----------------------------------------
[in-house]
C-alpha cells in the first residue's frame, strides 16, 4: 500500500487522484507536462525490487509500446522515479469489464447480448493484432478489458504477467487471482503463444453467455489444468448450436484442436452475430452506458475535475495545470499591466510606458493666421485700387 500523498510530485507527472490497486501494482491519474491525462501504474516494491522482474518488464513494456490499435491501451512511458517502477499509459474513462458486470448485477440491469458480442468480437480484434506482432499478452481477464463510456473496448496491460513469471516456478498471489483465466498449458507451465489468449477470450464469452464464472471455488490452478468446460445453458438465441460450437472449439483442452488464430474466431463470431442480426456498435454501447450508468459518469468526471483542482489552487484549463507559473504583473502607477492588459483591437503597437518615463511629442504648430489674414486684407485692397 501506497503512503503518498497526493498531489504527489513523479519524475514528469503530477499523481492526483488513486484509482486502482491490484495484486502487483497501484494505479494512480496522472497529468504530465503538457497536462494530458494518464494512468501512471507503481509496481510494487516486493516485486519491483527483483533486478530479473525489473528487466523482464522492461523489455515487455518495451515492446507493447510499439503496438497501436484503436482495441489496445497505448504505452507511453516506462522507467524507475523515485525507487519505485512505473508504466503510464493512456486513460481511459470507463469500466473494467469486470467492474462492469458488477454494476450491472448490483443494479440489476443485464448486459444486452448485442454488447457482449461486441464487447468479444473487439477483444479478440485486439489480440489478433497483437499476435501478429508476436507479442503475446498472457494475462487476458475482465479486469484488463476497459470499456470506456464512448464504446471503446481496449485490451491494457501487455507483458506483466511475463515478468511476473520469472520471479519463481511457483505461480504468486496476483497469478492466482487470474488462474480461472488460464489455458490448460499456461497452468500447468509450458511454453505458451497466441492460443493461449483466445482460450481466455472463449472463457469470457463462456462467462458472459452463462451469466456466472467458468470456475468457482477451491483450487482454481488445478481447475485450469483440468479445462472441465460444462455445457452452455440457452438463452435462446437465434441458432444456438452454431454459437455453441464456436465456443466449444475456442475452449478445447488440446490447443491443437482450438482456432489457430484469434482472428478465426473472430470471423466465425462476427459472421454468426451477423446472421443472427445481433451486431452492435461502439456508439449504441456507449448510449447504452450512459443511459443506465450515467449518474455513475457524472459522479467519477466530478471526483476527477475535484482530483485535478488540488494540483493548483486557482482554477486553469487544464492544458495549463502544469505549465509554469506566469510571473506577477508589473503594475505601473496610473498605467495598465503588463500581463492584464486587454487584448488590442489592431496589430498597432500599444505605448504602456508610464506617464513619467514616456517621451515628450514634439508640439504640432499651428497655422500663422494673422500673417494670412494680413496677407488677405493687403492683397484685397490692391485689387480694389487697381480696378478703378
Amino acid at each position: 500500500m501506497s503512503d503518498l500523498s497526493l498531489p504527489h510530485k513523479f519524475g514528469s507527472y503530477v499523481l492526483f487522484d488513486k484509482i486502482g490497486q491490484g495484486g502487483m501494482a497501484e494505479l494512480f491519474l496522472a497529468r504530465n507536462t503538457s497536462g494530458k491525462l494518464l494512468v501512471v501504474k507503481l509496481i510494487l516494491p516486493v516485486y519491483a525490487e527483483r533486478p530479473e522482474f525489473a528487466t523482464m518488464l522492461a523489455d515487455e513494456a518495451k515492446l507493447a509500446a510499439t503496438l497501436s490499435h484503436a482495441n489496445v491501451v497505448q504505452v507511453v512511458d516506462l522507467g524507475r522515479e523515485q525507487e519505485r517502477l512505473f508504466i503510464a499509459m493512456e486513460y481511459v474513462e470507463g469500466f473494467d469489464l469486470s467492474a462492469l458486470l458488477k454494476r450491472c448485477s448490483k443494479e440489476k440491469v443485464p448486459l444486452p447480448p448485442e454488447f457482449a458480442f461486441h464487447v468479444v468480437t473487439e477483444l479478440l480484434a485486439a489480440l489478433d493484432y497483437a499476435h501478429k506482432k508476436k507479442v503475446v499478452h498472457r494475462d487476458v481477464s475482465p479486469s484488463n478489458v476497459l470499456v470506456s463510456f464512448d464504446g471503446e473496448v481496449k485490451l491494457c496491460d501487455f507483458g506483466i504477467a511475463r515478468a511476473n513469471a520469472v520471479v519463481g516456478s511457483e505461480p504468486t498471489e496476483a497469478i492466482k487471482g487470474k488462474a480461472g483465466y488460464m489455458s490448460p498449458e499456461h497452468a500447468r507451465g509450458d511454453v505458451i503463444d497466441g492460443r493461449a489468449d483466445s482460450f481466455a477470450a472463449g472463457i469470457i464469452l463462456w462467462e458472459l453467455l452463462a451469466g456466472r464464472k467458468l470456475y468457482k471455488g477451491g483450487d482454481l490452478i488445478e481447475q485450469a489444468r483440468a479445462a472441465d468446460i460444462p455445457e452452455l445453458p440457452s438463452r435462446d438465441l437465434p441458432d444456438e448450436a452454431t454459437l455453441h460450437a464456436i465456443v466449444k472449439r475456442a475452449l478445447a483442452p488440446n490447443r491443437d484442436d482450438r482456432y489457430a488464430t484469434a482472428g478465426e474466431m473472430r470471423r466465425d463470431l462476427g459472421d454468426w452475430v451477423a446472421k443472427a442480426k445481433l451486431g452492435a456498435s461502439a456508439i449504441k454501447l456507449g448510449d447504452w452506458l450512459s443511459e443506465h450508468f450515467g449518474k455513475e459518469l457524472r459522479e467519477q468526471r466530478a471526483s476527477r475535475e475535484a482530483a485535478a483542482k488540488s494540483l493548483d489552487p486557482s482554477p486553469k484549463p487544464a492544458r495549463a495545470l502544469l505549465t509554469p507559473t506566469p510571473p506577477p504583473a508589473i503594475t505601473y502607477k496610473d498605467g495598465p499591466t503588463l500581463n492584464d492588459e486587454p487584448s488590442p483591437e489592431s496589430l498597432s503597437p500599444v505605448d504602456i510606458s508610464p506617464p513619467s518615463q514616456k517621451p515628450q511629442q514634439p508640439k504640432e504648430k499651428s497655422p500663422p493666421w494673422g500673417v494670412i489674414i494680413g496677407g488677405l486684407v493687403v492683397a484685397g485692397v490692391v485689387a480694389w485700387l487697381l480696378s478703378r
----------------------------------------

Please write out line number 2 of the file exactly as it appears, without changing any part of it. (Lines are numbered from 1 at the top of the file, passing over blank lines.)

C-alpha cells in the first residue's frame, strides 16, 4: 500500500487522484507536462525490487509500446522515479469489464447480448493484432478489458504477467487471482503463444453467455489444468448450436484442436452475430452506458475535475495545470499591466510606458493666421485700387 500523498510530485507527472490497486501494482491519474491525462501504474516494491522482474518488464513494456490499435491501451512511458517502477499509459474513462458486470448485477440491469458480442468480437480484434506482432499478452481477464463510456473496448496491460513469471516456478498471489483465466498449458507451465489468449477470450464469452464464472471455488490452478468446460445453458438465441460450437472449439483442452488464430474466431463470431442480426456498435454501447450508468459518469468526471483542482489552487484549463507559473504583473502607477492588459483591437503597437518615463511629442504648430489674414486684407485692397 501506497503512503503518498497526493498531489504527489513523479519524475514528469503530477499523481492526483488513486484509482486502482491490484495484486502487483497501484494505479494512480496522472497529468504530465503538457497536462494530458494518464494512468501512471507503481509496481510494487516486493516485486519491483527483483533486478530479473525489473528487466523482464522492461523489455515487455518495451515492446507493447510499439503496438497501436484503436482495441489496445497505448504505452507511453516506462522507467524507475523515485525507487519505485512505473508504466503510464493512456486513460481511459470507463469500466473494467469486470467492474462492469458488477454494476450491472448490483443494479440489476443485464448486459444486452448485442454488447457482449461486441464487447468479444473487439477483444479478440485486439489480440489478433497483437499476435501478429508476436507479442503475446498472457494475462487476458475482465479486469484488463476497459470499456470506456464512448464504446471503446481496449485490451491494457501487455507483458506483466511475463515478468511476473520469472520471479519463481511457483505461480504468486496476483497469478492466482487470474488462474480461472488460464489455458490448460499456461497452468500447468509450458511454453505458451497466441492460443493461449483466445482460450481466455472463449472463457469470457463462456462467462458472459452463462451469466456466472467458468470456475468457482477451491483450487482454481488445478481447475485450469483440468479445462472441465460444462455445457452452455440457452438463452435462446437465434441458432444456438452454431454459437455453441464456436465456443466449444475456442475452449478445447488440446490447443491443437482450438482456432489457430484469434482472428478465426473472430470471423466465425462476427459472421454468426451477423446472421443472427445481433451486431452492435461502439456508439449504441456507449448510449447504452450512459443511459443506465450515467449518474455513475457524472459522479467519477466530478471526483476527477475535484482530483485535478488540488494540483493548483486557482482554477486553469487544464492544458495549463502544469505549465509554469506566469510571473506577477508589473503594475505601473496610473498605467495598465503588463500581463492584464486587454487584448488590442489592431496589430498597432500599444505605448504602456508610464506617464513619467514616456517621451515628450514634439508640439504640432499651428497655422500663422494673422500673417494670412494680413496677407488677405493687403492683397484685397490692391485689387480694389487697381480696378478703378